From a new restaurant to a new trendy food (I’m talking about you kale!), the way we eat is something that is a huge part of our everyday life. I was really excited to have the opportunity to spend some time with Melissa and Jasmine Hemsley, authors of the new cookbook (okay, it’s new for us in the US, it’s been in Europe longer!) The Art of Eating Well. Their message is simple: you should eat good food that makes you feel good. The receipes that they’ve developed in their book are just that, from a black bean brownie (seriously, it’s insanely good) to pastas made from vegetables, they present a fresh take on treating your body well. I tagged along while they shopped for groceries at the Union Square Farmer’s Market and made dinner for friends while in New York this fall and I learned a lot. So here it is, The Art of Eating Well!
What is your food philosophy?
Melissa: In a nutshell, it’s eating good food to make you feel good.
Jasmin: There are three areas. One, you’ve got the whole way you eat and your relationship with food. There is an aspect of slowing down, being mindful and once you tune in, you can make better decisions.
Two, it’s to keep things as natural as possible and make food as digestible as possible. Not just the chewing, but cooking foods makes them a lot easier for you to assimilate their nutrients. Its all about nutrient dense foods and we have such small stomachs, you need to put the good stuff in.
And three, it’s kind of based on meat and vegetables. We look at the plate as having 2/3 green vegetables and then either a protein or a more starchy food. We use saturated fats for cooking with, because they are more nourishing. We don’t eat gluten, grain and refined sugars. Really, it’s about real whole foods that do you good from the inside out.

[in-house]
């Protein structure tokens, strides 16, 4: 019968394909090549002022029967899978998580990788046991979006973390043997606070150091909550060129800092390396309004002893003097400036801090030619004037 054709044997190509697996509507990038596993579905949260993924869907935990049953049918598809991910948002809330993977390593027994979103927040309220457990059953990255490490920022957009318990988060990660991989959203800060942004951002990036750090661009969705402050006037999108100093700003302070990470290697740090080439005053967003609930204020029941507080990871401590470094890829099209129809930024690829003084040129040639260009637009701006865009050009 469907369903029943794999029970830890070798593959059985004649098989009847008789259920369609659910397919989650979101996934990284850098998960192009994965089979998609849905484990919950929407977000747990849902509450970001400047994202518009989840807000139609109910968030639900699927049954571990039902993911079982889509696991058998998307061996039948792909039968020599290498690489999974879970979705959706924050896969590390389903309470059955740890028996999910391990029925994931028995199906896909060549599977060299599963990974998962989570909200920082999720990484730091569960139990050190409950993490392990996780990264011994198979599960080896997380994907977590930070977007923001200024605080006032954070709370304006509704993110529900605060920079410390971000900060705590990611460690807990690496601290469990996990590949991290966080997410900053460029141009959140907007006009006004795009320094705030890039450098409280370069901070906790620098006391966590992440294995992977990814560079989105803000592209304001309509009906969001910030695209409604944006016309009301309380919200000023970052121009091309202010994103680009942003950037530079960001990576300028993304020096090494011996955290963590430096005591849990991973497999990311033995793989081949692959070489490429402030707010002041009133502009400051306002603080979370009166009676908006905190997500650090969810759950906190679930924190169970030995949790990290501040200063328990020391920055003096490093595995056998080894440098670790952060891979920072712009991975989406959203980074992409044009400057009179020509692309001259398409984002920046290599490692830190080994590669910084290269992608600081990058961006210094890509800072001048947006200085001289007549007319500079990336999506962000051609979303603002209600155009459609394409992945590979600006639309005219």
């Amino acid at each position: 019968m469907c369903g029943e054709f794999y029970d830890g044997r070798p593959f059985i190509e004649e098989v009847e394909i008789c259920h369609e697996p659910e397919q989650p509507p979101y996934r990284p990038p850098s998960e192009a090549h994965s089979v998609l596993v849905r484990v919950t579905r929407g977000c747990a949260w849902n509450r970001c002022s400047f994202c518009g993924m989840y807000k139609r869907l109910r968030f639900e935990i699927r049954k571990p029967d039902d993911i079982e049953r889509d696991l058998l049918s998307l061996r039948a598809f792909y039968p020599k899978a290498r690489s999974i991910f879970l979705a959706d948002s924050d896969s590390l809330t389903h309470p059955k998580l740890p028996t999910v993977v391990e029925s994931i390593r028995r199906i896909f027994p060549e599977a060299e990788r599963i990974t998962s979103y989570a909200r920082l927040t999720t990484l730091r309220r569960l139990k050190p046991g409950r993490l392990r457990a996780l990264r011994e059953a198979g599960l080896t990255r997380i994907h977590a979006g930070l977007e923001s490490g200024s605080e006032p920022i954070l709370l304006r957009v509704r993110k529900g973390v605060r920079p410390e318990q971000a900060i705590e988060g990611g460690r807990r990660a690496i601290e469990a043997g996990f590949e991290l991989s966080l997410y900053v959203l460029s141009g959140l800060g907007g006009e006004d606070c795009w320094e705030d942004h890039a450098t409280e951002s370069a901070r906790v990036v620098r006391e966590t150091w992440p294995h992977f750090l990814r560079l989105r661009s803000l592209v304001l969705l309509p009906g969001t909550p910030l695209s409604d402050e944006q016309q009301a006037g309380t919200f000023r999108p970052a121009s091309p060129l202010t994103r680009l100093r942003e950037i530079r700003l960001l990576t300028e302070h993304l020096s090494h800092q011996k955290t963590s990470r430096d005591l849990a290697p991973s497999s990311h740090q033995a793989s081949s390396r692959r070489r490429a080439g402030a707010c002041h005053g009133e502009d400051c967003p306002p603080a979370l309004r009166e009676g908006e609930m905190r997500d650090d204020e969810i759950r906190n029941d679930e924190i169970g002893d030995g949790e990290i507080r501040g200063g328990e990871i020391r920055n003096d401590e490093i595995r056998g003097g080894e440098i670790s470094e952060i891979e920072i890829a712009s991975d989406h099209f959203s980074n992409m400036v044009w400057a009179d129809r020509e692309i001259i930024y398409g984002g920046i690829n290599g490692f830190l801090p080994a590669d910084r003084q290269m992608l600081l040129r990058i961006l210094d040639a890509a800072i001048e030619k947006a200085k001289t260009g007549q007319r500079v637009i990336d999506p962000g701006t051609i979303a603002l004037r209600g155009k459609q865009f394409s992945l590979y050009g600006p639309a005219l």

What is holding people back from changing the way they eat? Are they intimidated?
M: I think that maybe they think it will be a hardship or that it doesn’t work. But it does and actually, even changing one thing can have a big impact. In the book, we have 10 things to start the day with. Making positive changes will positively affect how you feel. It doesn’t have to be painful.
J: There are two types of people that I’ve met, one needs to understand it all and implement it completely from the beginning and the other type just adds bits and bits so they don’t remember that there was ever a changeover.
There are so many times I see people struggling with their low-fat cereal, skim milk and Diet Cokes and going to the gym and pounding away on zero nutrition. You forget that it makes you feel badly and then you go an do it again.
Being observational without getting obsessed is such an amazing tool. When you observe what is going in your body, that change can make such a huge difference.
Why should you be avoiding low-fat, fat-free food products?
Jasmin: One, you need fat, it’s part of food. you need it for hormones, you need it for your skin. Fat is an incredible source of energy and I’m not talking about refined fats, vegetable oils or margarines.
The body is designed to use fat and sugar for quick energy. And that is why we are drawn to sweet, fatty foods because it delivers on everything.